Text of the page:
Legalizing gay marriage in Virginia could create hundreds of jobs and generate up to $60 million in spending over three years as same-sex couples spend thousands on their nuptials and out-of-town guests come to celebrate with them, according to a study by a UCLA think tank.
In February, a federal judge in Norfolk struck down Virginia's ban on same-sex marriages. The decision has been stayed while it is appealed, and a three-judge panel of the 4th U.S. Circuit Court of Appeals will hear arguments in Richmond on May 13. Lawyers for both sides expect the issue to ultimately be decided by the U.S. Supreme Court, either in the Virginia case or one like it from another state.
The Williams Institute at the UCLA School of Law estimates that between 5,487 and 7,122 same-sex Virginia couples would get married within three years of a change in law. That's based on 2010 Census figures showing Virginia has 14,243 same-sex couples and past experiences with Massachusetts after gay marriage was legalized there. At least 17 states and the District of Columbia have state laws or court decisions that allow same-sex couples to marry.
The report also estimates that Virginia has already likely lost tens of millions of dollars in spending and more than $1 million in tax revenue as same-sex couples decided to marry in Washington, D.C. and other states where it's been legalized.
"This report clearly shows that allowing lesbian and gay couples to marry in Virginia is not only the right thing to do, but would also have a positive impact on our economy,'' James Parrish, executive director of Equality Virginia, said in a statement Tuesday.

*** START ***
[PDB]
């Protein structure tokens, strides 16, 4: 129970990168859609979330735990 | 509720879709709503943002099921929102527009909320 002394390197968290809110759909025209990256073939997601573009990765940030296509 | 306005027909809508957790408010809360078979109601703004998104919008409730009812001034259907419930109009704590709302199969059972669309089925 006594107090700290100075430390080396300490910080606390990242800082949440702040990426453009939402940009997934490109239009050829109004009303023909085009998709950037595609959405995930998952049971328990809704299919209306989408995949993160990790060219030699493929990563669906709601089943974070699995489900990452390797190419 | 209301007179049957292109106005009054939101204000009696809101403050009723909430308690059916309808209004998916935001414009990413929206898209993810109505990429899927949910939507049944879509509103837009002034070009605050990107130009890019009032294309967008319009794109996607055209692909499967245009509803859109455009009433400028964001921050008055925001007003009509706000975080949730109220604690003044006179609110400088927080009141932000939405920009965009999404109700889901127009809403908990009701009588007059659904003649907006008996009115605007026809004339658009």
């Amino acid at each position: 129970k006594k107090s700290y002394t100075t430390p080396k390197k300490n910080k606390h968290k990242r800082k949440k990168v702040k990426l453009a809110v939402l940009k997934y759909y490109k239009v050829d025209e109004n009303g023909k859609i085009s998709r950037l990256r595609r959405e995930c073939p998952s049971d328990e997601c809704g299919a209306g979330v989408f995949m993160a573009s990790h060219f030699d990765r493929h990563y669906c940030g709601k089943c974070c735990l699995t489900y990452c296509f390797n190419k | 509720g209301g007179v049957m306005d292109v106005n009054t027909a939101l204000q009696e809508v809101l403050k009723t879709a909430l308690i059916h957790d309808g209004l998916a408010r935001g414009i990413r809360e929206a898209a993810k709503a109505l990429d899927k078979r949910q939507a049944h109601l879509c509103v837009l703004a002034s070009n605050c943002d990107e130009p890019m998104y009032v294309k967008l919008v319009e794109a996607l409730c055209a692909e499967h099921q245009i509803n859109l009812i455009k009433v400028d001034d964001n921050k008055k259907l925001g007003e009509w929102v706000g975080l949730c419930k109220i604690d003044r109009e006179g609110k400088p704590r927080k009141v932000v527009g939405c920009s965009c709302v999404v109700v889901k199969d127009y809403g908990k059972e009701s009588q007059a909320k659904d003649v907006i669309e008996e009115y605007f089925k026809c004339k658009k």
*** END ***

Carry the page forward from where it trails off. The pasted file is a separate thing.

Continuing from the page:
"The ban is not only hurting loving lesbian and gay couples in Virginia - it is also hurting our economy. This report shows that all Virginians would benefit from marriage equality.''
The report estimates that same-sex couples in Virginia would spend about $7,000 per wedding, which is significantly less than the $28,000 spent on the typical wedding in Virginia. The report says the estimated price tag is lower, in part, because same-sex couples receive less support from their parents. Based on Massachusetts' experience, the report estimates that each same-sex wedding would include 16 out-of-state guests.
The report says the increased spending on wedding arrangements and tourism would create between 459 and 595 jobs within three years. It also says spending on same-sex weddings would likely generate up to $3.2 million in state and local tax revenue.
The report does not include estimates for the financial impact of out-of-state couples coming to wed in the state, but it notes that there would likely be a boost.